Good conditions, although it was very windy and cold on top.
Perfect weather, perfect snow, but the beef jerky I brought nearly made my entire bowels erupt. We felt virtually no wind at the top, which was so damn cool. On the way down, we encountered thunder and deteriorating weather (graupel) just past the Red Banks. I walked/slid on foot with ski poles all the way to the parking lot. I've never been so exhausted after a climb like this before. Bunny Flats - summit - Bunny Flats ~ 13.5 hours.
Thanks to Misadventures for keeping the beer cold and the great food at base camp hot.
1st attempt at this altitude and it was definitely a workout for me, the novice. SMG guided us and our whole gang (all 6 of us) were led up from 50-50 at 3:45 am to the summit at about 10:30am. Not bad for a bunch of hackers. SMG ROCKS! Excellent services and well trained guides. Beautiful day, awesome summit, and great people.
Second attempt; glad to have it done! Snowed in the early evening at Helen Lake on the 10th, then cleared up for and icy night. Left camp at 6am; reached the summit at 11:45. Great snow for cramponing. The summit was clear until mid afternoon. Awesome glissade from the Banks to Helen!
Absolutely perfect snow and weather conditions. Longest glissade of my life. Great climb!
There was no one else on the entire North side of the mountain except for our small group of 3 climbers!
What a big, beautiful mountain! Went with a group from Shasta Mountain Guides. This was my 11th Cascade summit and my first guided climb. Turned out to be a very enjoyable and educational experience. I was a little skeptical about a bivy at Horse Camp and having such a long summit day, but the early alpine start seemed to work out well. As we were approaching Red Banks, the weather up high looked really sketchy. However, everything seemed to clear up nicely as we headed up Misery Hill. This proved to be a great climb and a long day (13 hour round trip). Adding to the enjoyment was the fact that this was a weekday climb. On the descent I could see all the weekend warriors heading up the route. Glad we were going the other way!!
If you're from Oregon (or Washington) and looking for Cascade snow, look no further than Mt. Shasta. It still feels like winter/early spring up there.
More challenging than expected but a great experience.
We camped at Helen Lake the night before our summit attempt. Snow storm right at bedtime.
Left at 6:00 AM for the summit. Not many groups heading up. Cloudy around the Red Banks but great weather otherwise.
Two-day ascent, camped at Lake Helen.
Conditions: The snow was pretty nice after the recent snow and deep melt/freeze cycle. Snowshoes not needed here early in the day.
Many smaller avalanches visible, starting slightly below Lake Helen, all the way up to Red Banks.
Clear weather on summit night, the snow was great for crampons, all the way up to the summit, with a few exceptions (large unstable "hollow" ice slabs).
Beware of Red Banks. As usual, there was lots of debris; at 8am or so, lots of ice falling. I was hit in the knee with a small baseball-sized ice projectile, and boy did it hurt! Definitely take a helmet now (a few people didn't). Lots of ice from around 12k to the summit.
Mushy snow on descent.
Great, clear weather, a very fun trip! Despite another horrible case of AMS I still made it, albeit in an un-heroic fashion.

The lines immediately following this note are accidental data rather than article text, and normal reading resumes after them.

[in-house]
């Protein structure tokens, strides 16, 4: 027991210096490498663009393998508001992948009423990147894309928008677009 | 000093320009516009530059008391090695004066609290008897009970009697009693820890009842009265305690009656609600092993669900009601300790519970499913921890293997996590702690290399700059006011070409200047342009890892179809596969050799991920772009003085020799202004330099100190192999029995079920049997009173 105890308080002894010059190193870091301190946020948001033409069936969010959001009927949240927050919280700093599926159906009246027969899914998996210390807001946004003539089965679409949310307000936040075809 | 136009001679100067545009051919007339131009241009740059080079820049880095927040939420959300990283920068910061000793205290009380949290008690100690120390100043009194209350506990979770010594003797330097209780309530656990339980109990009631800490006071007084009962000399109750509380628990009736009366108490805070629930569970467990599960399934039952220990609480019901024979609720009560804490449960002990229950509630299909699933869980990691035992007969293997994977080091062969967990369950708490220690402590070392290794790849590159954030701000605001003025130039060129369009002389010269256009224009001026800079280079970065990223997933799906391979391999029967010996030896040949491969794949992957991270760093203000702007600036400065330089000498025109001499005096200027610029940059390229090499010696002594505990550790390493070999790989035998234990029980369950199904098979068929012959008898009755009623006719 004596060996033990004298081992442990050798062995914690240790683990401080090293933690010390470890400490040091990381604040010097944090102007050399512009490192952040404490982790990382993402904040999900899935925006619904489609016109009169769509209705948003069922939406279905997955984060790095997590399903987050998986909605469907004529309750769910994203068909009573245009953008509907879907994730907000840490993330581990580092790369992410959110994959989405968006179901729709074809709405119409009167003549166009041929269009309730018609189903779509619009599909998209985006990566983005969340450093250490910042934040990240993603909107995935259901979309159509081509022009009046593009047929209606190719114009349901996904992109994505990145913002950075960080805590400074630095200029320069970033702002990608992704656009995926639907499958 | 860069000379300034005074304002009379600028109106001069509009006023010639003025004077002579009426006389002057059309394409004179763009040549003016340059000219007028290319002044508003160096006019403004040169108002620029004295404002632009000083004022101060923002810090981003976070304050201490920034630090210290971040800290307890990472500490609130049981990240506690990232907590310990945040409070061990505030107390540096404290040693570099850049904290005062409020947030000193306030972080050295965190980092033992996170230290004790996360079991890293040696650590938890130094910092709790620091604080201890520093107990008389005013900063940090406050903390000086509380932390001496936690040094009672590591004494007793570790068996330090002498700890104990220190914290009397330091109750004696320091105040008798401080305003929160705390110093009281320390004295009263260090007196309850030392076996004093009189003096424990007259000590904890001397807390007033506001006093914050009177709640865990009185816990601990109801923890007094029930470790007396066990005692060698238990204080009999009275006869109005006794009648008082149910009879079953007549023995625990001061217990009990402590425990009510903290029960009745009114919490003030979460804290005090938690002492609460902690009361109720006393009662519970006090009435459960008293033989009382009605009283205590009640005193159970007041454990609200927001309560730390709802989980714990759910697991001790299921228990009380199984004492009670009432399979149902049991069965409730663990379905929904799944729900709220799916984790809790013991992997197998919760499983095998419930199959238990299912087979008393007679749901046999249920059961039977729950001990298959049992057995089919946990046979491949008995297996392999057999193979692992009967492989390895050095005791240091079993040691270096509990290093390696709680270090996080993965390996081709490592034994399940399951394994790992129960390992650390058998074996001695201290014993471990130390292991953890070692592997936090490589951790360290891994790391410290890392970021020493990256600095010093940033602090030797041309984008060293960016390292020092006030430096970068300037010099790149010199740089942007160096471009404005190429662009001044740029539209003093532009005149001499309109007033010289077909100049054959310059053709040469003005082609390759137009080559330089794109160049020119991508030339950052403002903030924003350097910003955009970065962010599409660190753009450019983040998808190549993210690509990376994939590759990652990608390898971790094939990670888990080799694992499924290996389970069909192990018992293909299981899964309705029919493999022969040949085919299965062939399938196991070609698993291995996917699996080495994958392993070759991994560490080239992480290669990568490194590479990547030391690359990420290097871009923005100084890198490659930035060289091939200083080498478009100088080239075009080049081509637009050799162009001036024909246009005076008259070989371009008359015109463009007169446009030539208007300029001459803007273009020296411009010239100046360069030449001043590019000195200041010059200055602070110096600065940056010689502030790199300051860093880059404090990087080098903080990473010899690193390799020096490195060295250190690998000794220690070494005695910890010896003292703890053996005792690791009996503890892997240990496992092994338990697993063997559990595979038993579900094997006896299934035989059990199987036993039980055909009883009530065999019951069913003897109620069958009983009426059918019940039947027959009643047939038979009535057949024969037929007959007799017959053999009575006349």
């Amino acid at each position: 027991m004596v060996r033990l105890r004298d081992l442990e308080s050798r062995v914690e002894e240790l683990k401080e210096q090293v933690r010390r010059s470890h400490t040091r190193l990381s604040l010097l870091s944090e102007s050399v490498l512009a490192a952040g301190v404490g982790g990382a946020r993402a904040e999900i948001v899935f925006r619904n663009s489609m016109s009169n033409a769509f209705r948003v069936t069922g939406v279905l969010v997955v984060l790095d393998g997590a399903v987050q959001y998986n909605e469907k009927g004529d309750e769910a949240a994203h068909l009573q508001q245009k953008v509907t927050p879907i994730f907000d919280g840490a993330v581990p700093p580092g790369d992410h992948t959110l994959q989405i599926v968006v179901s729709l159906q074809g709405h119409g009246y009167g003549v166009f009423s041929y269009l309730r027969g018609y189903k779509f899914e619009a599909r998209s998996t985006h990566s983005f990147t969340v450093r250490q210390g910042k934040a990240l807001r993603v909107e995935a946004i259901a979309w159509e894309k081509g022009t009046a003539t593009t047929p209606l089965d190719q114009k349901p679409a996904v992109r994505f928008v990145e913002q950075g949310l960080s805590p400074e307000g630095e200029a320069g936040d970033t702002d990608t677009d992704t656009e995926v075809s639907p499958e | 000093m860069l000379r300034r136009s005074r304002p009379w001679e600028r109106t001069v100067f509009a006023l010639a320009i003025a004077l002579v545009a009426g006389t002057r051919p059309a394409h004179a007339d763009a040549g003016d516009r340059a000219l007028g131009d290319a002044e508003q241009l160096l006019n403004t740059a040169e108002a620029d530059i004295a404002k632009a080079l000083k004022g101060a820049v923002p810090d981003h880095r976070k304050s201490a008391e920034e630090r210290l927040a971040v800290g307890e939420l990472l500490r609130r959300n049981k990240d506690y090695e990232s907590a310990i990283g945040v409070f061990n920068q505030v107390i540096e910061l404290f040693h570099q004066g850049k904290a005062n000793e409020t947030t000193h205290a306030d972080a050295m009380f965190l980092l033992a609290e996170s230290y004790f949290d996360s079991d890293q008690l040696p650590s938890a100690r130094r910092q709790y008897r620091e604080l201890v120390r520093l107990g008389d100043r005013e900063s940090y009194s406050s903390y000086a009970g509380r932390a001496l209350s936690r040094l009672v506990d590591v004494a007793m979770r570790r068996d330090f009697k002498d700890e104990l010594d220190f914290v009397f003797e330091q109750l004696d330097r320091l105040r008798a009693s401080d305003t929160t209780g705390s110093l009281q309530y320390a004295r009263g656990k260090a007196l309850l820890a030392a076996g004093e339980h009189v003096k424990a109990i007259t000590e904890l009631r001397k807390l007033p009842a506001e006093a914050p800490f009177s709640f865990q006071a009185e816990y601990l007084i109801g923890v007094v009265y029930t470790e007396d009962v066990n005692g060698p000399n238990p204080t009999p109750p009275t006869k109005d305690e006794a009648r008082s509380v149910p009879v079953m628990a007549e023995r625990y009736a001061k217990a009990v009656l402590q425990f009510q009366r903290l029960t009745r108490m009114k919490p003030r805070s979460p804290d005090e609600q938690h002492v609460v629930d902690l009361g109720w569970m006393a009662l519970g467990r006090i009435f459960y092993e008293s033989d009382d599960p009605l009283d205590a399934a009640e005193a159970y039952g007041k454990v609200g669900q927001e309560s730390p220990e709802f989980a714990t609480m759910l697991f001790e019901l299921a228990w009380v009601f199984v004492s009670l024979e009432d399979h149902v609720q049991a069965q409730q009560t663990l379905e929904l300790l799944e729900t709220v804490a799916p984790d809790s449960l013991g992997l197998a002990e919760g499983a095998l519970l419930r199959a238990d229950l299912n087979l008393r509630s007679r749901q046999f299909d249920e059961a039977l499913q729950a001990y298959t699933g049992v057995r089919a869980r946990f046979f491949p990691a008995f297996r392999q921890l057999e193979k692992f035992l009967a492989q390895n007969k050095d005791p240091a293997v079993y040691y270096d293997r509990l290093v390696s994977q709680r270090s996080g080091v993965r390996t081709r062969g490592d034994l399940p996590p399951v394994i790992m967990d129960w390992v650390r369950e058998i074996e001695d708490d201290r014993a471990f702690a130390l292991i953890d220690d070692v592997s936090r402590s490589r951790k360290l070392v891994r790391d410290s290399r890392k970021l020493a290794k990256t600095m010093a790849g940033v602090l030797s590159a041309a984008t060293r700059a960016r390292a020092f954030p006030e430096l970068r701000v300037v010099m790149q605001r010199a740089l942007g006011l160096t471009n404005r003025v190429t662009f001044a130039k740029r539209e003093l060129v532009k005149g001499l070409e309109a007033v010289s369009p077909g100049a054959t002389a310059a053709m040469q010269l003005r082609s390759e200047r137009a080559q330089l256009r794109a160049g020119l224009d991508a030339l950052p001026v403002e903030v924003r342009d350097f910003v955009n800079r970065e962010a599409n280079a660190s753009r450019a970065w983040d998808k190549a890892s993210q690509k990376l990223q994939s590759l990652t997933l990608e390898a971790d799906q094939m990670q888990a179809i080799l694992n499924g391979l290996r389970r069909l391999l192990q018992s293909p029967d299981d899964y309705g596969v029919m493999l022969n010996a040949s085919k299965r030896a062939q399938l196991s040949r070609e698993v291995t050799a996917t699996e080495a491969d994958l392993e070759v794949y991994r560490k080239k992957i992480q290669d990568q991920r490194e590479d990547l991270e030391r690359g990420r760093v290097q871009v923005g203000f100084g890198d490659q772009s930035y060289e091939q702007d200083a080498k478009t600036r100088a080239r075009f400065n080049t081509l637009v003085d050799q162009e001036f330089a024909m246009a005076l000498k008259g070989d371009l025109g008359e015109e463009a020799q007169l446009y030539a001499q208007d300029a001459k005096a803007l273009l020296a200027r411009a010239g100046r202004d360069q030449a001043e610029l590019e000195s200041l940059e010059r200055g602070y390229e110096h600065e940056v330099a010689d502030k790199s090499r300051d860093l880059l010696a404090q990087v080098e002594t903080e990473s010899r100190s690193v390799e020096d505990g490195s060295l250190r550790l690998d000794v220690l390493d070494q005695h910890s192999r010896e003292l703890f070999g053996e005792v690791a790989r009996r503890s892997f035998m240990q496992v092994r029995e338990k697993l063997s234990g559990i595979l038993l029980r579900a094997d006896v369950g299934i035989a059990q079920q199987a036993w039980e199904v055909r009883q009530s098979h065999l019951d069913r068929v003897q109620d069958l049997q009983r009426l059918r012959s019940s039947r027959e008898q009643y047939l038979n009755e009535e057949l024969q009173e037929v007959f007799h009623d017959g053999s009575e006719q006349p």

Elena and I started out from Bunny Flat trailhead at 5 AM (late). Headed up Green Butte Ridge to get our share of splendid views that opened up from there. Stayed on the ridge until slightly above Helen Lake, then crossed into Avalanche Gulch without losing elevation (this might not be possible or could be quite difficult in different weather or snow conditions). Elena descended from here by the standard route and I continued up (not a wise decision considering it was already past 1 PM). I got some relief from the scortching heat in the gulch only after I climbed through one of the chutes in the Red Banks. From here on the wind was steadily getting stronger. Clouds started forming. I reached the top of the Misery Hill in a whiteout. Flags really helped me to find my way in this section. I finally scrambled to the summit at 5:30 PM. Obviously, there was no one there at that time. Now the clouds were mostly below me, racing towards me from the west at 40 mph and breaking like ocean waves at the base of the summit block. Every now and then a part of the view would open up on one side or another only to disappear in a split second. It was as if pictures of other worlds were shown to me, flashed before my eyes, vanishing too quickly, before I could discern any particular features. The beauty of this magical display almost made me forget that I should go back. Alas, I could not linger.
The way back turned out to be a lot harder than I expected. Snow in Avalanche Gulch had softened so much that it was impossible to glissade. Post-holing with every step from the Red Banks to Helen Lake required a lot of effort. One of the climbing rangers came up to me to make sure I was OK (they are doing a great job of spotting weary climbers). He told me that splitting up the group was not a good idea and that climbing on so late was a big mistake. I totally agreed with him at that point. He asked me whether I had enough food, water, and extra clothing and allowed me to go on. Below Lake Helen the snow was not as bad, I was still sinking with every step but not quite up to my thighs as before. When I reached the parking lot at 9:45 PM I was completely exhausted. Despite reaching the summit I did not quite feel like a conqueror of the Mountain. I felt humbled in a certain way. The Mountain was kind enough to let me go unscathed. I could have paid a lot more dearly for my case of summit fever. As it was, I just had to apologize to very worried Elena who had been waiting for me at Bunny Flat since 4 PM.